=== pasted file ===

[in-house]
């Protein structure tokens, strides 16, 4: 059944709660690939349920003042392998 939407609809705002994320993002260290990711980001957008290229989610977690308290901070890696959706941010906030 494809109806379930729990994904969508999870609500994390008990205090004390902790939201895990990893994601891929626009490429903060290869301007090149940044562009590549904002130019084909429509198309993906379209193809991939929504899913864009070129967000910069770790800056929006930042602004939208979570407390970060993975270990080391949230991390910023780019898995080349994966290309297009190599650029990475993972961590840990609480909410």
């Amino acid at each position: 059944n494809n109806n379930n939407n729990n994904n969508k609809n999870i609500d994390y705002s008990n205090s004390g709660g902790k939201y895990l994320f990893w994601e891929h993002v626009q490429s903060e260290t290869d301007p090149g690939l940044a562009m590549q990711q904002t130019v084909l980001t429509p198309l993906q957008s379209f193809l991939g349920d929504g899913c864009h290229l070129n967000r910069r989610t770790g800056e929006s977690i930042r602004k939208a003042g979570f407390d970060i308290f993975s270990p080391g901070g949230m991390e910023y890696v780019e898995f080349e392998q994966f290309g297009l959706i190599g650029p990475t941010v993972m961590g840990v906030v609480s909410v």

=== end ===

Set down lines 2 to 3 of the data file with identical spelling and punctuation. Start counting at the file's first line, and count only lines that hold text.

């Protein structure tokens, strides 16, 4: 059944709660690939349920003042392998 939407609809705002994320993002260290990711980001957008290229989610977690308290901070890696959706941010906030 494809109806379930729990994904969508999870609500994390008990205090004390902790939201895990990893994601891929626009490429903060290869301007090149940044562009590549904002130019084909429509198309993906379209193809991939929504899913864009070129967000910069770790800056929006930042602004939208979570407390970060993975270990080391949230991390910023780019898995080349994966290309297009190599650029990475993972961590840990609480909410």
């Amino acid at each position: 059944n494809n109806n379930n939407n729990n994904n969508k609809n999870i609500d994390y705002s008990n205090s004390g709660g902790k939201y895990l994320f990893w994601e891929h993002v626009q490429s903060e260290t290869d301007p090149g690939l940044a562009m590549q990711q904002t130019v084909l980001t429509p198309l993906q957008s379209f193809l991939g349920d929504g899913c864009h290229l070129n967000r910069r989610t770790g800056e929006s977690i930042r602004k939208a003042g979570f407390d970060i308290f993975s270990p080391g901070g949230m991390e910023y890696v780019e898995f080349e392998q994966f290309g297009l959706i190599g650029p990475t941010v993972m961590g840990v906030v609480s909410v």